The Kingdom of Heaven Belongs to Such as These

What do you imagine when you think of heaven? If you’re like most people, you think of a shining city, all decked out in gold and jewels and such. There’s probably some wispy clouds and the throne from Revelation. But let’s be honest – if your heavenly vision is populated, it’s got angels and harps and pretty people with good hair and bright smiles. Odds are, your vision of heaven hasn’t got a single homeless person in sight.

And yet that’s not how Jesus describes it at all.  In Luke he says “Blessed are you who are poor, for yours is the kingdom of God.” Later in the same gospel, he describes the kingdom of God in a parable:

“Then Jesus said to him, ‘Someone gave a great dinner and invited many. At the time for the dinner he sent his slave to say to those who had been invited, “Come; for everything is ready now.” But they all alike began to make excuses. The first said to him, “I have bought a piece of land, and I must go out and see it; please accept my apologies.” Another said, “I have bought five yoke of oxen, and I am going to try them out; please accept my apologies.” Another said, “I have just been married, and therefore I cannot come.” So the slave returned and reported this to his master. Then the owner of the house became angry and said to his slave, “Go out at once into the streets and lanes of the town and bring in the poor, the crippled, the blind, and the lame.” And the slave said, “Sir, what you ordered has been done, and there is still room.” Then the master said to the slave, “Go out into the roads and lanes, and compel people to come in, so that my house may be filled. For I tell you, none of those who were invited will taste my dinner.”

The Kingdom of Heaven is filled with the undesirables of the world; the sick, the poor, the crippled, and the lame are among its citizens, are even given pride of place. These are the ones Christ aches for, the ones he came for, the ones he died for. True, he died for you and me as well, but the gospels make it clear that he identifies even more with the oppressed and down-trodden, and that he calls us to stand beside them as well. He became like them, poor and oppressed as well, to demonstrate God’s great love for them.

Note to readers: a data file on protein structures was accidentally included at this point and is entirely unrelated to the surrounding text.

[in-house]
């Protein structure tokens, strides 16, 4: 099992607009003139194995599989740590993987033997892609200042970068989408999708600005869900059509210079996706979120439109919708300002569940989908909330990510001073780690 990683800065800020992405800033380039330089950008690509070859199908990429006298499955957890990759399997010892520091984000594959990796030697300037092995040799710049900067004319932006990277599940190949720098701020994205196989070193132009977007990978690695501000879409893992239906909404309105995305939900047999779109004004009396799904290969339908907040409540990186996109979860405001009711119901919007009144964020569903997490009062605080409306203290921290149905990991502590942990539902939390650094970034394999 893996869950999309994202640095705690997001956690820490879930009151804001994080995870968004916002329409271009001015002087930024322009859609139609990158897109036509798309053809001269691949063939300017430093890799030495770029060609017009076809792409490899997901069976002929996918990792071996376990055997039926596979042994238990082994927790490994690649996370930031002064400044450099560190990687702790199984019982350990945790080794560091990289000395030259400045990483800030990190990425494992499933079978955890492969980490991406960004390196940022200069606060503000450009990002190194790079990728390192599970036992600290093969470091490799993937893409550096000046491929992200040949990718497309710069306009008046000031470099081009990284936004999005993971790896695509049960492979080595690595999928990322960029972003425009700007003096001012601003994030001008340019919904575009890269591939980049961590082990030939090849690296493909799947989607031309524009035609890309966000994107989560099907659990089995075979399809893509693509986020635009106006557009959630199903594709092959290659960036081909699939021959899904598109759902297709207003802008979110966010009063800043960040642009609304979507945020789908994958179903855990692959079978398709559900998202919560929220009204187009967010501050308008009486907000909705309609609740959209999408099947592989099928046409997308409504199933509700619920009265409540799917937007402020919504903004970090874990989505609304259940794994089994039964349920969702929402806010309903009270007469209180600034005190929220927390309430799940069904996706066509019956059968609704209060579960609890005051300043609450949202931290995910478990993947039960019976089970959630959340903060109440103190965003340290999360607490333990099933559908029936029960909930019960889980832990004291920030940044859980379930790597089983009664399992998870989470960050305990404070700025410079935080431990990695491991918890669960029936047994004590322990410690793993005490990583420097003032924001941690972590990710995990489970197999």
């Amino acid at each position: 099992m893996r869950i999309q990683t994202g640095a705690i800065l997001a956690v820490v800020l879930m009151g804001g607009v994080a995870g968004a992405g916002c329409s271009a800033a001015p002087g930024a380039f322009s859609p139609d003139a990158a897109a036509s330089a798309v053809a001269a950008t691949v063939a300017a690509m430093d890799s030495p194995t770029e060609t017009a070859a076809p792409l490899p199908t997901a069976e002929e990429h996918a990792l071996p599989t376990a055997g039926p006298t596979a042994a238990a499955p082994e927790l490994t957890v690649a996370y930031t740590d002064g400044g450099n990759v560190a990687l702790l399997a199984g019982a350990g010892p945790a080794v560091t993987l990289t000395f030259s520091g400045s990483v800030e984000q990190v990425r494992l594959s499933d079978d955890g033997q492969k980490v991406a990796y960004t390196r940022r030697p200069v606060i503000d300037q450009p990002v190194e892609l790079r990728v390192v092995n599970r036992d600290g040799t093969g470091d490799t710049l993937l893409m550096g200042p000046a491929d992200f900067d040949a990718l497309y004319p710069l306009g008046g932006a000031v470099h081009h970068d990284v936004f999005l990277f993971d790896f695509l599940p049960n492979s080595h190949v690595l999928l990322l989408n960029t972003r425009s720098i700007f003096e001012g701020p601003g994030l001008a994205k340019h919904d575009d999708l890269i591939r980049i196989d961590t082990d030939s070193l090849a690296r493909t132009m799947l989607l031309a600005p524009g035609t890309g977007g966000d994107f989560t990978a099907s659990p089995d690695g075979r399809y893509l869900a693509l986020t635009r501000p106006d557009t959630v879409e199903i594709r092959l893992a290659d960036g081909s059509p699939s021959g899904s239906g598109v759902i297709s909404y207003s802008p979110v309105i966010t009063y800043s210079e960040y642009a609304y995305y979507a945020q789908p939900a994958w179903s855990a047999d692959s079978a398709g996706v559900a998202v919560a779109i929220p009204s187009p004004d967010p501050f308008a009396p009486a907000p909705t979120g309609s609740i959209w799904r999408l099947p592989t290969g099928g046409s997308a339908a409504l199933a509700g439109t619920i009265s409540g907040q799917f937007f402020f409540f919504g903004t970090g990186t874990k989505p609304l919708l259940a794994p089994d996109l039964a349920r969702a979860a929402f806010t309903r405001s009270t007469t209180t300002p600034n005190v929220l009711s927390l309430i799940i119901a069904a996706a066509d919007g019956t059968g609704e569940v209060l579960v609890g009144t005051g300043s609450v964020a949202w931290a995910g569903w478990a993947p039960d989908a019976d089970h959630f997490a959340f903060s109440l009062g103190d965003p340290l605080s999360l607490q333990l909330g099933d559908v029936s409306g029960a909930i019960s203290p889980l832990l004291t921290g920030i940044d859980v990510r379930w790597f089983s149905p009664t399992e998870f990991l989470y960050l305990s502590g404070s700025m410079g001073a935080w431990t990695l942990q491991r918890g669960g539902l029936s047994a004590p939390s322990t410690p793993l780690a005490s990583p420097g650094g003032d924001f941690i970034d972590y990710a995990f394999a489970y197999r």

I’m not a liberation theologian, mostly because as a white, middle-class American it’s difficult and fairly inauthentic for me to try and identify with the poor. But I agree with liberation theology, and believe that for the church to be the entity Christ intended it to be, we must listen to the voices of the poor and oppressed, especially the poor and oppressed within our very church. Their voices cry out from oppression for justice and equality, and Christ’s voice joins theirs, creating a holy shout that we ignore at our own peril.

How often have you ever thought about this? When you sit in church on Sunday, would you be okay if the sanctuary was filled with men and women in ragged clothes who hadn’t showered in several days? Could you call these men and women brother and sister? Could you sit at table with them and share your life? Could you live and work and worship side by side with them? If not, I suggest a radical change in your attitudes, for the kingdom of God belongs to such as these.

Today, the college ministry at my church in Birmingham, Brookwood Baptist, spent the morning making peanut-butter and jelly sandwiches that we then distributed at downtown Birmingham’s Linn Park. It’s a beautiful park right across from City Hall, and it’s occupied during the day (and probably at night as well) by myriads of Birmingham’s homeless.

It was at Linn Park that I had this realization. These men and women, as repulsive and destitute as they may seem to society, are loved passionately and fervently by my same God. They are my brothers and sisters, my equals – often my betters in matters of faith and humility. They may smell bad, but they have the same inherent beauty and dignity that Christ has given us all through his death. Indeed, his oppression at the hands of the Roman Empire links him with the oppression the poor and his resurrection demands justice for them. Indeed, they will be given justice in the next life, given pride of place in the coming kingdom.

But this idea, the hope of coming justice, does not excuse us from our duty in the here and now. Writes Baptist theologian Paul S. Fiddes:

“The point is that they [the poor] confront us with the God of the cross; he invites us to move on the path from the silent cross to the eloquent resurrection by liberating them from their poverty. In the parable of the sheep and the goats Christ tells us we can find him among those who are hungry, thirsty, naked, and imprisoned; but the aim of the parable is to encourage those who follow Christ to release the victims from their situation. He is present, pleading for justice from those who can give it.” (Past Event and Present Salvation, 199-200)

We must join together with Christ and demand justice for the poor, for theirs is the kingdom of heaven.

So if you live in Birmingham, I invite you to go to Linn Park, either with me the next time I go, or with some friends, and share the love of Christ with those that we deem less fortunate. Bring to them the justice they deserve, the justice of freedom and equality. Let us no longer talk of charity, for what we call charity is actually justice, and justice is what we are to spread. Actively seek out Christ in the poor and downtrodden, and work also to bring them justice.

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